Oil-for-Food Background Information
Statement by Benon V. Sevan, Executive Director of the Office of the Iraq Programme, prior to his fourth mission to Iraq, 1-17 August 2000
It has been 10 years since the Security Council imposed sanctions on Iraq but only three and a half years since the first oil was shipped out of Iraq under the terms of the oil-for-food programme. Since that first oil shipment, on 10 December 1996, around 1.9 billion barrels have been exported earning just under $29 billion.
Under the terms of relevant Security Council resolutions, some $16 billion of this money is available for the humanitarian programme in the 15 governorates in the centre and south of Iraq with another $4 billion for the three northern governorates. This is by far the largest humanitarian programme ever administered by the United Nations.
For the centre/south of Iraq, the Government of Iraq is responsible for entering into contracts and submitting them to the United Nations for approval by the Security Council’s 661 Committee. As of 30 June, the Office of the Iraq Programme (OIP) had submitted $14 billion worth of humanitarian contracts to the Committee. So far the Committee has approved $11.9 billion and placed a further $1.25 billion on hold.
In the oil sector, OIP has submitted to the Committee, 2,382 contracts worth $1.29 billion. Of these one billion dollars worth have been approved and $282 million have been put on hold by the Committee.
This is a very different picture from the first three six-month phases of the programme, when Iraq was limited to selling $2 billion worth of oil in each phase with most of the humanitarian allocation being spent on food and health supplies. Starting in 1998 the ceiling on oil revenue was lifted and finally removed, enabling Iraq to make large scale purchases in other sectors. Revenue in phase VII which ended in June 2000 was $8.28 billion.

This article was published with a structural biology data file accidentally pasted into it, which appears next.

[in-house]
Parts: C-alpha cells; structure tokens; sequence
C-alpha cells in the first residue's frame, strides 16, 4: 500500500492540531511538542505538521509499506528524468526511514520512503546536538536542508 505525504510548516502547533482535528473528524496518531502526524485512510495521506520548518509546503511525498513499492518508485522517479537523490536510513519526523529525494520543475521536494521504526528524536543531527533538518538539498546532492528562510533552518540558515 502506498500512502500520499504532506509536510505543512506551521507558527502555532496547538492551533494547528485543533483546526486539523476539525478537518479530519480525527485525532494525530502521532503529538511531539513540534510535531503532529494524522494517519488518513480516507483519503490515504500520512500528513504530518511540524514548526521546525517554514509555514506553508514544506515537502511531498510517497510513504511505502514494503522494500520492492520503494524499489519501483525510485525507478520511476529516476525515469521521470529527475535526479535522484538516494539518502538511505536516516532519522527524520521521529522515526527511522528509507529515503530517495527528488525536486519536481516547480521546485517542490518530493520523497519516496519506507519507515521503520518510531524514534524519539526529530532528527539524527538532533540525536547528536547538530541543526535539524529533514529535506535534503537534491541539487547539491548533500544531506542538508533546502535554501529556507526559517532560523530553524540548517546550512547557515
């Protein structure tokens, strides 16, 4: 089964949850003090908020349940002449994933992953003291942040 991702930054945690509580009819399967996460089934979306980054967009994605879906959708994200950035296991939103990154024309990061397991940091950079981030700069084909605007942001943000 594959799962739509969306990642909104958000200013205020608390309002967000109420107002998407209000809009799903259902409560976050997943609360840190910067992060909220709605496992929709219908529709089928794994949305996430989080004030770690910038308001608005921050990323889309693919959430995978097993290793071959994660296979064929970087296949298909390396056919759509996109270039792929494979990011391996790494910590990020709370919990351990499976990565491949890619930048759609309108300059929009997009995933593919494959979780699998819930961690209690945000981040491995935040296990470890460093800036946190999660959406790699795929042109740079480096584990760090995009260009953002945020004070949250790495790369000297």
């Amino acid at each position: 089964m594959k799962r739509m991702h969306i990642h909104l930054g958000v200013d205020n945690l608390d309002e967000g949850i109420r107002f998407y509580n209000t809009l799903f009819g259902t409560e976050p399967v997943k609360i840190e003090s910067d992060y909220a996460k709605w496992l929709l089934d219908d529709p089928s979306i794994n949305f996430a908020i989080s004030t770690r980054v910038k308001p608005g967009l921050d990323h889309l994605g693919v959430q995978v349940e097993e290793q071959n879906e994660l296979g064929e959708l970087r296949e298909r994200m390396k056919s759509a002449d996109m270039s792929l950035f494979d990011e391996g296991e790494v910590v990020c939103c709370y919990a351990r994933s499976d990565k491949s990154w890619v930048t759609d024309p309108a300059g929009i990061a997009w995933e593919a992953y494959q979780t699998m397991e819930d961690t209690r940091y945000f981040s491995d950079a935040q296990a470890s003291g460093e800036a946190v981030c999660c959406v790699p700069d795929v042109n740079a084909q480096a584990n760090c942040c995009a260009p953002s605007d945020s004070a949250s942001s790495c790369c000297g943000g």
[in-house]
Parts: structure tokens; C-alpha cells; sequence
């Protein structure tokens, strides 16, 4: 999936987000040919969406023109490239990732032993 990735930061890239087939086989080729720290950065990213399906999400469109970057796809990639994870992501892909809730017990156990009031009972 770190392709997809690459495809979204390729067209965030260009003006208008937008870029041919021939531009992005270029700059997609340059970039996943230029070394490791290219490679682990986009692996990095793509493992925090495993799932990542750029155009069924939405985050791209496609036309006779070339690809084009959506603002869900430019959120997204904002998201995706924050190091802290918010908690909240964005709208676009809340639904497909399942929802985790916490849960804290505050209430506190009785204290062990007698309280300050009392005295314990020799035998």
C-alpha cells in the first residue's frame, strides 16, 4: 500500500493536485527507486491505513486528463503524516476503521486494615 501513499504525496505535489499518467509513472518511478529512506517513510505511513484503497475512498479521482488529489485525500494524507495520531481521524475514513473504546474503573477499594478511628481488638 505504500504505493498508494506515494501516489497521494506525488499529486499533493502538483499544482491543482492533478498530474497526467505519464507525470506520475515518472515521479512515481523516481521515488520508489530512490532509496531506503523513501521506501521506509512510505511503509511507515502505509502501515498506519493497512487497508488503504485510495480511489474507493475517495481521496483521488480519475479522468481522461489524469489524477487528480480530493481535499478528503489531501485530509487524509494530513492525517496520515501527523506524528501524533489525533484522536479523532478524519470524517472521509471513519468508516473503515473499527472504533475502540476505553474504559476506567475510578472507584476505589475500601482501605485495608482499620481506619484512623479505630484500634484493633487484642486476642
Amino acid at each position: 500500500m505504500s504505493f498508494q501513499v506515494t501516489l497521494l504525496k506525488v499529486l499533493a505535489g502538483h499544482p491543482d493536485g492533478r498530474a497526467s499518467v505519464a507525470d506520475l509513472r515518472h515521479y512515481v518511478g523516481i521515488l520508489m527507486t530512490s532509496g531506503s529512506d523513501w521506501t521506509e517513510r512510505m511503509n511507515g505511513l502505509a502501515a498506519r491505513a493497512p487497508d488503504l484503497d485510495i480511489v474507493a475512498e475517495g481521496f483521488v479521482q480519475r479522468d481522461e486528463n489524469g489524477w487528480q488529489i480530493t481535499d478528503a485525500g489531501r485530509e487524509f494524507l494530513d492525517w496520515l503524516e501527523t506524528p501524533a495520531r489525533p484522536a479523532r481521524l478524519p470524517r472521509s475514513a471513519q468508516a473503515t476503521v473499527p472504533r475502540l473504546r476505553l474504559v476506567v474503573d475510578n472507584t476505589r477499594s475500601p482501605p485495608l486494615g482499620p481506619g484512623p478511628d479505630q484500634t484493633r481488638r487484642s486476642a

Coping with the rapid growth in the size and complexity of programme has stretched the capacity of the United Nations’ 70 staff in New York and 570 international staff (including agencies and programmes) in Iraq. In resolutions 1284 (1999) and 1203 (2000) the Security Council authorised important procedural improvements designed to streamline the administration of the programme. Some of these have taken effect in the past few weeks.
They include the establishment of lists agreed between the Committee and the OIP for the food, health, education and agriculture sectors whereby contracts for supplies on these lists need not be submitted to the Committee for approval. So far some 558 contracts have been dealt with in this manner with a total volume of just over $1 billion.
In the oil sector, the Committee agreed on a list of parts and equipment which would be approved by a group of experts. OIP established that group which began work in July and is responsible both for contracts related the list and for contracts which would go to the Committee for its consideration. In the few days since the list was approved, the group of experts has approved four contracts with a value of around $800,000.
Inevitably, the rate of approvals has far outstripped the pace of supplies arriving in Iraq - except for food and health where around 75 per cent of supplies approved by the Committee have arrived. For agriculture 44 per cent of approved supplies have arrived, for education arrivals are 25 per cent, for electricity 34 per cent and for water and sanitation 23 per cent. In the oil sector arrivals are around $338 million or 34 per cent of the amount approved.
It adds up to around $8.35 billion arrived in Iraq with another $4.2 billion of supplies and equipment in the “pipeline” for a total of $12.55 billion. Then there is the $1.6 billion the Committee has put on hold, plus more than 200 contracts for which additional information is being sought.
Even with the recent improvements in New York and the new leadership in Iraq and improved observation methods in Iraq, the oil-for-food programme is no substitute for the resumption of normal economic activity in Iraq. However, there is no doubt the situation for many in that country is significantly better than it was when the first oil was exported under the programme at the end of 1996.
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